By NATALIYA VASILYEVA
ALEPPO, Syria (AP) — Russia’s military said Tuesday that Syrian troops have liberated about 85 percent of the war-torn country’s territory from militants, a major turn-around two years after Moscow intervened to lend a hand to its embattled long-time ally.
Russia has been providing air cover for President Bashar Assad’s troops since 2015, changing the tide of the war and giving Syrian and allied troops an advantage over opposition fighters and Islamic State group militants.
Speaking to reporters at the Hemeimeem air base in Syria’s province of Latakia, Lt. Gen. Alexander Lapin said the Syrian government still must clear the militants who hold approximately 27,000 square kilometers (10,425 square miles), the remaining 15 percent.
The reporters were later flown to Aleppo city, which opposition fighters lost to the Syrian government in late 2016, and where Russian military police patrol parts of the city.
Syrian troops, along with strong support from Iranian-backed ground fighters, have in recent weeks pushed IS militants out of central Homs province, near the border with Lebanon, and are now fighting them in the oil-rich Deir el-Zour province in the east.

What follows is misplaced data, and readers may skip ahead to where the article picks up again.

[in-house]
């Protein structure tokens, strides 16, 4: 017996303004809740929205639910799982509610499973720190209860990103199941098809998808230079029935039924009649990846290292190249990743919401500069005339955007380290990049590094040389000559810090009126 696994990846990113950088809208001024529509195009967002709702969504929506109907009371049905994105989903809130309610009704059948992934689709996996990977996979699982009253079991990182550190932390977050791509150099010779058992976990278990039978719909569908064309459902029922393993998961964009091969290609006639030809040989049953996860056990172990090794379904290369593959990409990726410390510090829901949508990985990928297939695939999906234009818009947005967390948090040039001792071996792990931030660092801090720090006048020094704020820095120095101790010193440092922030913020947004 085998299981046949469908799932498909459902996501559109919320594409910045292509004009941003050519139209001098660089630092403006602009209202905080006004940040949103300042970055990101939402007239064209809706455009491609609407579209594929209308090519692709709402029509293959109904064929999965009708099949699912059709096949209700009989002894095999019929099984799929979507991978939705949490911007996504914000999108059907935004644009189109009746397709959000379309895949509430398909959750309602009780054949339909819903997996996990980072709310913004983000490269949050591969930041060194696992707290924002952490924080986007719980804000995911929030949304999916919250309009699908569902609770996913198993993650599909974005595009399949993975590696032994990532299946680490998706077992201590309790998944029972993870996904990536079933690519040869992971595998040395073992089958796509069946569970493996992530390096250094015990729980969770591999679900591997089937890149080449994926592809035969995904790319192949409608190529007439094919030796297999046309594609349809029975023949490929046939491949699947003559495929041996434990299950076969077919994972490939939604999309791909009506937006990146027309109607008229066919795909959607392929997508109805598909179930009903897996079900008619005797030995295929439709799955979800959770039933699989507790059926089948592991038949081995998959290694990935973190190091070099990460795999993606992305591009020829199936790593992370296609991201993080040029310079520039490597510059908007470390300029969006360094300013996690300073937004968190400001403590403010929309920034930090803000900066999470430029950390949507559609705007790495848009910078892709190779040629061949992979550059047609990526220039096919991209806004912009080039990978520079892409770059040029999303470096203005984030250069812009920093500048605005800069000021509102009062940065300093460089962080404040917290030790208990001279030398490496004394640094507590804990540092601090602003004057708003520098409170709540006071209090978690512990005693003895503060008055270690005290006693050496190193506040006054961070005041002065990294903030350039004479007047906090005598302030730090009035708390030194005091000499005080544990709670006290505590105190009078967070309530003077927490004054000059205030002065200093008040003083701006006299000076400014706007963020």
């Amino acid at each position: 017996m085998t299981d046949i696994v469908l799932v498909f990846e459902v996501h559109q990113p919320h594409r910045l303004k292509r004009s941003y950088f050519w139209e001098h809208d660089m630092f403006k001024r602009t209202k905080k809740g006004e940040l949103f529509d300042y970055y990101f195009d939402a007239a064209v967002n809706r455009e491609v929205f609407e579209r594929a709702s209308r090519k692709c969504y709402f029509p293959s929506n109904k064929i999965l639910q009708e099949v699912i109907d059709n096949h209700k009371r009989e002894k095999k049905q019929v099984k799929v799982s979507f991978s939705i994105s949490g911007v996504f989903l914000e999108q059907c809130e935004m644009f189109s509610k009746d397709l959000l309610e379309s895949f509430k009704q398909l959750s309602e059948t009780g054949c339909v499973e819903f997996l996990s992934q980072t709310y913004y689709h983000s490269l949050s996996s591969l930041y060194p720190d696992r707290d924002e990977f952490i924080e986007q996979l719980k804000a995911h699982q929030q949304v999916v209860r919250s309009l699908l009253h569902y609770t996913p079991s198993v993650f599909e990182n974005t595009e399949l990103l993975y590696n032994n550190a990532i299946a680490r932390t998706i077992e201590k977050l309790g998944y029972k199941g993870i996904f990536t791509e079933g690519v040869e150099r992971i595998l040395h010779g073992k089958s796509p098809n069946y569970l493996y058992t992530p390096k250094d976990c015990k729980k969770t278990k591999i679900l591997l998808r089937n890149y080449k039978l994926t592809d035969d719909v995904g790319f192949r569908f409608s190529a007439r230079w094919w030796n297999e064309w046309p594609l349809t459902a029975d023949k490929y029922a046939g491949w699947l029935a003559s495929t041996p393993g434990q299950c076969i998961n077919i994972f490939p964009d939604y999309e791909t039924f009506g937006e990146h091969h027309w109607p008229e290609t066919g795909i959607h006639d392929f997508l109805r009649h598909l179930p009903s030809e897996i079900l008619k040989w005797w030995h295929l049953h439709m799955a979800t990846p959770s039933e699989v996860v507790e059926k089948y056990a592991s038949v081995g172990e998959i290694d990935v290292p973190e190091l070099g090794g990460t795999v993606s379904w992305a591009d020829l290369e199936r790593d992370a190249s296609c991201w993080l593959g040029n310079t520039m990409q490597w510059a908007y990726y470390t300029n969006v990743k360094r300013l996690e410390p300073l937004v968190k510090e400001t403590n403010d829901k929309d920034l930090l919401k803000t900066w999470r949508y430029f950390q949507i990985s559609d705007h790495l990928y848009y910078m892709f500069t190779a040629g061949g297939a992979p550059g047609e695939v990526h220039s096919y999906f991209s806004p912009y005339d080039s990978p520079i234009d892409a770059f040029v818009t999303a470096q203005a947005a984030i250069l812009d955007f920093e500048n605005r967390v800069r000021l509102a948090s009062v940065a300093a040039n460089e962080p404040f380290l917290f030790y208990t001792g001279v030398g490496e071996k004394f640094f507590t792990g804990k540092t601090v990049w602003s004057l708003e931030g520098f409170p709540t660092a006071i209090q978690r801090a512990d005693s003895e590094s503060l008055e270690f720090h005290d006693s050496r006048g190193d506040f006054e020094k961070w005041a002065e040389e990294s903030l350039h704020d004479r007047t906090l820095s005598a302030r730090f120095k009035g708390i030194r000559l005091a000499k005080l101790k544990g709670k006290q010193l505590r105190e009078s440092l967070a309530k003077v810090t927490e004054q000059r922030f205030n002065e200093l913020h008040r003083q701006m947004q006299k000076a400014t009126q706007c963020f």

Deir el-Zour is the last major IS holdout in Syria and the Syrian campaign, backed by Russian air power, broke a nearly three-year-old siege on the provincial capital where troops had been encircled by IS militants.
But activists said civilians are bearing the brunt of the offensive amid intensive airstrikes and IS taking them as human shields. An overnight airstrike hit recently displaced Syrians from Deir el-Zour on the western side of the Euphrates River, killing at least eight civilians.
The Britain-based Syrian Observatory for Human Rights and Omar Abu Laila, who runs a group that monitors developments in Deir el-Zour, said the airstrikes were suspected to be from Russian aircraft.
At the height of its strength, IS controlled nearly half of Syria, seizing mostly territories in the east and north of Syria.
Around Syria, there are still pockets of other insurgents, some backed by Turkey and others by the U.S., in the northwest and north as well as in the south and near the capital. Militants affiliated with al-Qaida control Idlib province, near the border with Turkey.
Russian air power has been instrumental in recent Syrian military successes. With Damascus facing major battlefield defeats, Moscow signed a deal with the Syrian government in August 2015 to deploy an air…